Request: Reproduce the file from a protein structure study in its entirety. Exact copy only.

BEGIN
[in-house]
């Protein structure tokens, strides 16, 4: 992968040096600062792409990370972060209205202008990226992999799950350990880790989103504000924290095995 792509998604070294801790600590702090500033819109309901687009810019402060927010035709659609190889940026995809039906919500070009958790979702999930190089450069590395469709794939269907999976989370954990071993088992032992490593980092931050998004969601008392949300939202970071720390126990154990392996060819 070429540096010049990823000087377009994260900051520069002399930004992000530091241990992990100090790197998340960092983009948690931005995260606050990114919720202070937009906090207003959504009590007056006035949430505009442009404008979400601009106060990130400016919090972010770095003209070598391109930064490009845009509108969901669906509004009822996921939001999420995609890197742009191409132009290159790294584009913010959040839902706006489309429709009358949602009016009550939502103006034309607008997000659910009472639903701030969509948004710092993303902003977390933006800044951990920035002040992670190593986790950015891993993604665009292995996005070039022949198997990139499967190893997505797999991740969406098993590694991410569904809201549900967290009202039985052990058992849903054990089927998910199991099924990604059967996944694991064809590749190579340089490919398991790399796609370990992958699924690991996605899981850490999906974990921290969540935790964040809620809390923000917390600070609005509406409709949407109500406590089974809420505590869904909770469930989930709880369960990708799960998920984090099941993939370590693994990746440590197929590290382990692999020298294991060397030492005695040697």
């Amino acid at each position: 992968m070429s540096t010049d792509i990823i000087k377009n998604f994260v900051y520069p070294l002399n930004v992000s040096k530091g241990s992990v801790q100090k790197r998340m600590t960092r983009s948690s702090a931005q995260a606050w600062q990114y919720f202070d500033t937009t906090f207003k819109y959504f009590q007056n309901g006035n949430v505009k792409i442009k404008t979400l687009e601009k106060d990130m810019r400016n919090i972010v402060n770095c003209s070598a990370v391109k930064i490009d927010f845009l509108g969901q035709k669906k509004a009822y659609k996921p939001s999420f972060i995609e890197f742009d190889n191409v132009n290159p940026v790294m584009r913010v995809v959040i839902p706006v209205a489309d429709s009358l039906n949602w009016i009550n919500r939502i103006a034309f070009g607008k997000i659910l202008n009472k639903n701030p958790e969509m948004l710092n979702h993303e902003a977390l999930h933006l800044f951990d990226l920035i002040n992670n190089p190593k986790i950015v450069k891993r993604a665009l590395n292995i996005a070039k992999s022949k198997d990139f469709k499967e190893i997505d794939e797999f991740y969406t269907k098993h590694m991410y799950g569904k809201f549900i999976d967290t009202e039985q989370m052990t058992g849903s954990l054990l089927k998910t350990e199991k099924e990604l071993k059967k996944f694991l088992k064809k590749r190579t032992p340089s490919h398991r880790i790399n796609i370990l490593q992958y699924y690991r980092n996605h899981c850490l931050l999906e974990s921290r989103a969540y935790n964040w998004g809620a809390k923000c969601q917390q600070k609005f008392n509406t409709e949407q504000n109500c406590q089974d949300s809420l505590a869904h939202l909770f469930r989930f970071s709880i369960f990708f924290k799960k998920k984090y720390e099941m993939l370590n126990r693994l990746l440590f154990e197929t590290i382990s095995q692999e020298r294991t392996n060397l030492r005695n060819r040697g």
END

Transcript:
[in-house]
């Protein structure tokens, strides 16, 4: 992968040096600062792409990370972060209205202008990226992999799950350990880790989103504000924290095995 792509998604070294801790600590702090500033819109309901687009810019402060927010035709659609190889940026995809039906919500070009958790979702999930190089450069590395469709794939269907999976989370954990071993088992032992490593980092931050998004969601008392949300939202970071720390126990154990392996060819 070429540096010049990823000087377009994260900051520069002399930004992000530091241990992990100090790197998340960092983009948690931005995260606050990114919720202070937009906090207003959504009590007056006035949430505009442009404008979400601009106060990130400016919090972010770095003209070598391109930064490009845009509108969901669906509004009822996921939001999420995609890197742009191409132009290159790294584009913010959040839902706006489309429709009358949602009016009550939502103006034309607008997000659910009472639903701030969509948004710092993303902003977390933006800044951990920035002040992670190593986790950015891993993604665009292995996005070039022949198997990139499967190893997505797999991740969406098993590694991410569904809201549900967290009202039985052990058992849903054990089927998910199991099924990604059967996944694991064809590749190579340089490919398991790399796609370990992958699924690991996605899981850490999906974990921290969540935790964040809620809390923000917390600070609005509406409709949407109500406590089974809420505590869904909770469930989930709880369960990708799960998920984090099941993939370590693994990746440590197929590290382990692999020298294991060397030492005695040697």
């Amino acid at each position: 992968m070429s540096t010049d792509i990823i000087k377009n998604f994260v900051y520069p070294l002399n930004v992000s040096k530091g241990s992990v801790q100090k790197r998340m600590t960092r983009s948690s702090a931005q995260a606050w600062q990114y919720f202070d500033t937009t906090f207003k819109y959504f009590q007056n309901g006035n949430v505009k792409i442009k404008t979400l687009e601009k106060d990130m810019r400016n919090i972010v402060n770095c003209s070598a990370v391109k930064i490009d927010f845009l509108g969901q035709k669906k509004a009822y659609k996921p939001s999420f972060i995609e890197f742009d190889n191409v132009n290159p940026v790294m584009r913010v995809v959040i839902p706006v209205a489309d429709s009358l039906n949602w009016i009550n919500r939502i103006a034309f070009g607008k997000i659910l202008n009472k639903n701030p958790e969509m948004l710092n979702h993303e902003a977390l999930h933006l800044f951990d990226l920035i002040n992670n190089p190593k986790i950015v450069k891993r993604a665009l590395n292995i996005a070039k992999s022949k198997d990139f469709k499967e190893i997505d794939e797999f991740y969406t269907k098993h590694m991410y799950g569904k809201f549900i999976d967290t009202e039985q989370m052990t058992g849903s954990l054990l089927k998910t350990e199991k099924e990604l071993k059967k996944f694991l088992k064809k590749r190579t032992p340089s490919h398991r880790i790399n796609i370990l490593q992958y699924y690991r980092n996605h899981c850490l931050l999906e974990s921290r989103a969540y935790n964040w998004g809620a809390k923000c969601q917390q600070k609005f008392n509406t409709e949407q504000n109500c406590q089974d949300s809420l505590a869904h939202l909770f469930r989930f970071s709880i369960f990708f924290k799960k998920k984090y720390e099941m993939l370590n126990r693994l990746l440590f154990e197929t590290i382990s095995q692999e020298r294991t392996n060397l030492r005695n060819r040697g």